The Pain of Letting Go


Sometimes it can feel dangerous for us to not know what is going on with our loved ones. We use this as an excuse to disregard boundaries. As long as we are involved, at least we won’t be surprised by relapses, arrests, or screw-ups. Surprises are scary. We don’t have time for that.

At least that is how it feels initially. Right now I am really trying to stay away from my mother’s “recovery”. I am not asking a lot of questions, I am not visiting, and I am not checking to see if she is sober. It’s painful.

I hear about her hosting parties for other people and I get anxious. Was she sober for the shower she threw for our neighbor? Did everything go smoothly? Was anyone disappointed? I don’t know the answers to those questions. I have to remind myself that even if  I did know the answers, that wouldn’t change anything.

I see pictures on Facebook of her at dinner with friends. Did she drive? Do they know she doesn’t have a license? Is she being open about what is going on? I don’t know. I can’t know. I have to put these boundaries in place.

My phone rings and I cringe when it’s a family member. Are they calling to tell me she’s missing? Has she been in an accident? What am I missing?

Does my family think I am selfish for not asking? Are they mad I am not visiting? Do they think I do not care?

I care so much. I miss them all. I have to visit soon but I am making it quick and don’t plan to spend more than an hour with them even though I haven’t seen them in a month. What will they think?

Each day it gets a little easier. Each day is a little more focused on my own experiences. The quality of my day is less affected by her sobriety.

These questions that are pounding my brain are coming slower and less frequently. I talk my guilt out with my husband daily to try and ease the anxiety. It is painful and it is necessary.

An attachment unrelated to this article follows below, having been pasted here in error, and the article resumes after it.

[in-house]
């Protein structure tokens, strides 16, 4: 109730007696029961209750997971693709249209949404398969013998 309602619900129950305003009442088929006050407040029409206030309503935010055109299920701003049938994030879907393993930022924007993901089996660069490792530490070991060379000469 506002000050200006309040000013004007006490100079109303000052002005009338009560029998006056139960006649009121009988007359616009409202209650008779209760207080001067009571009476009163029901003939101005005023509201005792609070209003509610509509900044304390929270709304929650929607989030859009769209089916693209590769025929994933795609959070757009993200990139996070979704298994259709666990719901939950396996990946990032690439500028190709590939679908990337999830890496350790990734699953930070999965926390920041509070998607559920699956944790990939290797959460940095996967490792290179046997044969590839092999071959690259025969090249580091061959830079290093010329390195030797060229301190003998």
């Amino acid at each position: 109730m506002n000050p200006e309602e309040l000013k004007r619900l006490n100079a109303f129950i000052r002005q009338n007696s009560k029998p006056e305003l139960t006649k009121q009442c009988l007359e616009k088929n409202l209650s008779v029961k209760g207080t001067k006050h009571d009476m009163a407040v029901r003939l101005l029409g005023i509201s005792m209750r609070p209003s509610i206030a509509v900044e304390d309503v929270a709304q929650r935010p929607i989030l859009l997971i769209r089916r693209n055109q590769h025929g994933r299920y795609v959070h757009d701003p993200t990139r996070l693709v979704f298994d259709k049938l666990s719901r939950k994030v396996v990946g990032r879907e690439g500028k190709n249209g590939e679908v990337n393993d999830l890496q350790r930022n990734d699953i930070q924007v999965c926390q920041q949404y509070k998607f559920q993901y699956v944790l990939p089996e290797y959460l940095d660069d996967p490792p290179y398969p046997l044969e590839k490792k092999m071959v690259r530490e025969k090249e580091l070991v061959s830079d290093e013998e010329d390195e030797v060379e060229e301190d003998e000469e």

I could do what I used to do. I could call my dad, sister, or mom daily and find out how she was doing. I could show up for the parties my mom is throwing to make sure things are going smoothly. I could visit more often to see the progress or lack of progress with her recovery.

Those efforts do not play a role in her recovery though. Those behaviors are enabling and only hinder us both.

I hope that if you are trying to establish boundaries that you remind yourself everyday that you are worth the struggle. It is not our job to get them sober or keep them alive. I cannot imagine the guilt I would feel if something happened to my mother but deep down I know I am not able to live a life trying to prevent anything from happening.

Fight for yourself. You are worth it.

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-Grumpy Sunshine



2 Replies to “The Pain of Letting Go”

  1. Very moving. Definitely relate to the struggle that is detachment from my mother. It gets easier as time marches on but I STILL get a flash of panic every time an unknown number flashes across my cell phone screen. Is Mom hurt? Did she hurt someone else? Is she in jail? Is she in the hospital?

    So glad that you are making such progress in your journey!

    1. I have the same feeling! I don’t know if it will ever go away. Thank you for reading!

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